Foods That Act Like Diuretics


If you're feeling a little bloated, adding more foods to your diet that act as natural diuretics may help. Don't rely on these foods in place of prescription diuretics used for treating medical conditions, such as high blood pressure or heart failure, however, as natural diuretics tend to have a much milder effect.

Sliced white bread loaf on table.
Sliced white bread loaf on table. (Image: SasaJo/iStock/Getty Images)

Fruits and Vegetables

Eat more celery, watercress, artichokes, asparagus and melon to help eliminate any extra water you may be retaining. Other good fruits and vegetables to eat for a mild diuretic effect include beets, pineapple, grapes, garlic, leeks, onions, green leafy vegetables, green beans and pumpkin.

Celery sticks in a glass.
Celery sticks in a glass. (Image: HandmadePictures/iStock/Getty Images)

Caffeine-Containing Foods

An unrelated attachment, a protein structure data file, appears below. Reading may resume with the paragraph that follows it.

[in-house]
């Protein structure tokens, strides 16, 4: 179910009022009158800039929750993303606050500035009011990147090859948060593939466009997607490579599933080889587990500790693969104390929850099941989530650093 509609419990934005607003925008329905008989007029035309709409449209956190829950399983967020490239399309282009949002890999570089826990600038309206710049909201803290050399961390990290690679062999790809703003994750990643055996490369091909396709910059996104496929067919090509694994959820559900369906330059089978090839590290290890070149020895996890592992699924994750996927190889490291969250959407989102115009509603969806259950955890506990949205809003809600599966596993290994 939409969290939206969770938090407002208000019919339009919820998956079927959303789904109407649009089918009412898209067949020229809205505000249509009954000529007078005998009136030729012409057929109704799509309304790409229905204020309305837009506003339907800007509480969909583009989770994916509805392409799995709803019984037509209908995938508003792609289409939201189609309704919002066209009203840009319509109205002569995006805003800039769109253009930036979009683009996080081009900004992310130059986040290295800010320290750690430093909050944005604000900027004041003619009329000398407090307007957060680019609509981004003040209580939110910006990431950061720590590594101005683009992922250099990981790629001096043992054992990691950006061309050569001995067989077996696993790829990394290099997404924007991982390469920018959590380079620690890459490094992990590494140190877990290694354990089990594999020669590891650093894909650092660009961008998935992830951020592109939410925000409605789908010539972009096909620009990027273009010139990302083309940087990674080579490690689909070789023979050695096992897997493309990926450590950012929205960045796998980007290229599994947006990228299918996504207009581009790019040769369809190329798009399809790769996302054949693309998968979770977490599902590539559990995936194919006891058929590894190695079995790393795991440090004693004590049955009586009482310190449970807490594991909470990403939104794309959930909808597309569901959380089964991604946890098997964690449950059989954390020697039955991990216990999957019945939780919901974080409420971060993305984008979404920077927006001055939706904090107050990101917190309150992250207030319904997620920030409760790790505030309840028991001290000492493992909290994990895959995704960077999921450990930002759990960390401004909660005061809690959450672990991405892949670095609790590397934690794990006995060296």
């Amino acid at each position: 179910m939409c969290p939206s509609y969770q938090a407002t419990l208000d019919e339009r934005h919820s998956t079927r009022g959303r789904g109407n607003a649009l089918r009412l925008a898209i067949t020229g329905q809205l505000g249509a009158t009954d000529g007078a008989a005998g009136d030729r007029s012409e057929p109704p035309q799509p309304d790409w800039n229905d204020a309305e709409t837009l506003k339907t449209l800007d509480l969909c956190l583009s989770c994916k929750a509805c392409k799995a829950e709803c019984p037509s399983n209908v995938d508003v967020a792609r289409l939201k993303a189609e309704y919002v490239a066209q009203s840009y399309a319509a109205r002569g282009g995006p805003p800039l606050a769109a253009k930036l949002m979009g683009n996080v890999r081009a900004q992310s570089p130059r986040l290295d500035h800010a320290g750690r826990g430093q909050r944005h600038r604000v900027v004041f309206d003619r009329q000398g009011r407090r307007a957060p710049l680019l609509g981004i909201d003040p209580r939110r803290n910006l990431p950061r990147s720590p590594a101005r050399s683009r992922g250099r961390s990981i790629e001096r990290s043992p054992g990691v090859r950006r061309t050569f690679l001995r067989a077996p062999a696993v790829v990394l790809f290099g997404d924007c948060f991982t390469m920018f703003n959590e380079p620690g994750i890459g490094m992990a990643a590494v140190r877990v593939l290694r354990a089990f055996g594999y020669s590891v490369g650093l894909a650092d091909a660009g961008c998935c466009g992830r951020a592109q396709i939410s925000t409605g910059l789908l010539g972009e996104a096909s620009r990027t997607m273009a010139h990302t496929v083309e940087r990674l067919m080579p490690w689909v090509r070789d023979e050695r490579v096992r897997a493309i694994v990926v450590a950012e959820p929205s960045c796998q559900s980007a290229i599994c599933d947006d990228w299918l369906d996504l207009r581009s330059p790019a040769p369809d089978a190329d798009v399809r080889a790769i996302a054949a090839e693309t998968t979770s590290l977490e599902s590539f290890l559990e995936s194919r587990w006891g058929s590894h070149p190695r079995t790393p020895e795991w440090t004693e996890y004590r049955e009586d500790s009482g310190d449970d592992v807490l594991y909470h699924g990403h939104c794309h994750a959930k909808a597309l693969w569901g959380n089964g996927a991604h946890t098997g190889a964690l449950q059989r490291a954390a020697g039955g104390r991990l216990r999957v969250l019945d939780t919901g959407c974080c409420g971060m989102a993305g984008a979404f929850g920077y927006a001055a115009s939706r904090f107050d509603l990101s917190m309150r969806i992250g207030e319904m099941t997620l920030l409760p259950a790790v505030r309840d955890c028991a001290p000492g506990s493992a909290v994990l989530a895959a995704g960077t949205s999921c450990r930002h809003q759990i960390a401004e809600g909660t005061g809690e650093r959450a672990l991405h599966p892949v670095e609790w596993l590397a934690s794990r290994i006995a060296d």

Caffeine may have a slight diuretic effect, making chocolate, tea, coffee, energy drinks and caffeinated sodas diuretic foods. However, it appears your body can adjust to your typical caffeine intake, so regularly consuming caffeine-containing foods eventually won't have a diuretic effect. A study published in "PLOS One" in January 2014 found that men who drank a moderate amount of coffee each day weren't any more dehydrated than those who drank water instead of coffee.

Coffee beans, ground coffee and a cup of coffee.
Coffee beans, ground coffee and a cup of coffee. (Image: TongRo Images/TongRo Images/Getty Images)

Herbs and Spices

Celery seed, dandelion, parsley and juniper berries can all have a diuretic effect. However, do not take herbs in amounts larger than you would typically use in your food without first speaking with your doctor, as they can sometimes interact with medications.

Wooden spoonful of parsley.
Wooden spoonful of parsley. (Image: HandmadePictures/iStock/Getty Images)

Foods to Limit

Avoid sugary or salty foods if your body is retaining too much water. Sugar can irritate your bladder, and salt causes your body to retain more water. The University of Maryland Medical Center also recommends eliminating trans fats, eating less red meat and avoiding suspected food allergens and refined foods like pasta and white bread. The center recommends avoiding alcohol as well, even though it is a diuretic.

A bowl of pasta with tomato sauce.
A bowl of pasta with tomato sauce. (Image: Will Heap/Dorling Kindersley RF/Getty Images)

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